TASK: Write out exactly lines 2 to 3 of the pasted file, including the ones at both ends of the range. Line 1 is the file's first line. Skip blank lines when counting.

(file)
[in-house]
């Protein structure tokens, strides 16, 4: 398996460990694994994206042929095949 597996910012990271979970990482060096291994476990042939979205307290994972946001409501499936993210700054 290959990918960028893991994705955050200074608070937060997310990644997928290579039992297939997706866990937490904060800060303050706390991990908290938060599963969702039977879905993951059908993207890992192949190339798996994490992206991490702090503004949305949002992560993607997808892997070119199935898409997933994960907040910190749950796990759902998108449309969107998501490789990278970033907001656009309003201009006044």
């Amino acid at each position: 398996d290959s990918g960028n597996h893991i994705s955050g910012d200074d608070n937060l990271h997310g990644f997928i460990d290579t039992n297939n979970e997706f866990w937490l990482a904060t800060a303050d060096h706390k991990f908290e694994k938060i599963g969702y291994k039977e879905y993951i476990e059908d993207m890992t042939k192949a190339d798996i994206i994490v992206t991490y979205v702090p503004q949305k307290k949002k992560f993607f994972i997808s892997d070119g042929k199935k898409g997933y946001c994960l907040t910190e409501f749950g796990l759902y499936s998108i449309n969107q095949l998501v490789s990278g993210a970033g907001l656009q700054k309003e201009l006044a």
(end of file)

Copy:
């Protein structure tokens, strides 16, 4: 398996460990694994994206042929095949 597996910012990271979970990482060096291994476990042939979205307290994972946001409501499936993210700054 290959990918960028893991994705955050200074608070937060997310990644997928290579039992297939997706866990937490904060800060303050706390991990908290938060599963969702039977879905993951059908993207890992192949190339798996994490992206991490702090503004949305949002992560993607997808892997070119199935898409997933994960907040910190749950796990759902998108449309969107998501490789990278970033907001656009309003201009006044």
């Amino acid at each position: 398996d290959s990918g960028n597996h893991i994705s955050g910012d200074d608070n937060l990271h997310g990644f997928i460990d290579t039992n297939n979970e997706f866990w937490l990482a904060t800060a303050d060096h706390k991990f908290e694994k938060i599963g969702y291994k039977e879905y993951i476990e059908d993207m890992t042939k192949a190339d798996i994206i994490v992206t991490y979205v702090p503004q949305k307290k949002k992560f993607f994972i997808s892997d070119g042929k199935k898409g997933y946001c994960l907040t910190e409501f749950g796990l759902y499936s998108i449309n969107q095949l998501v490789s990278g993210a970033g907001l656009q700054k309003e201009l006044a």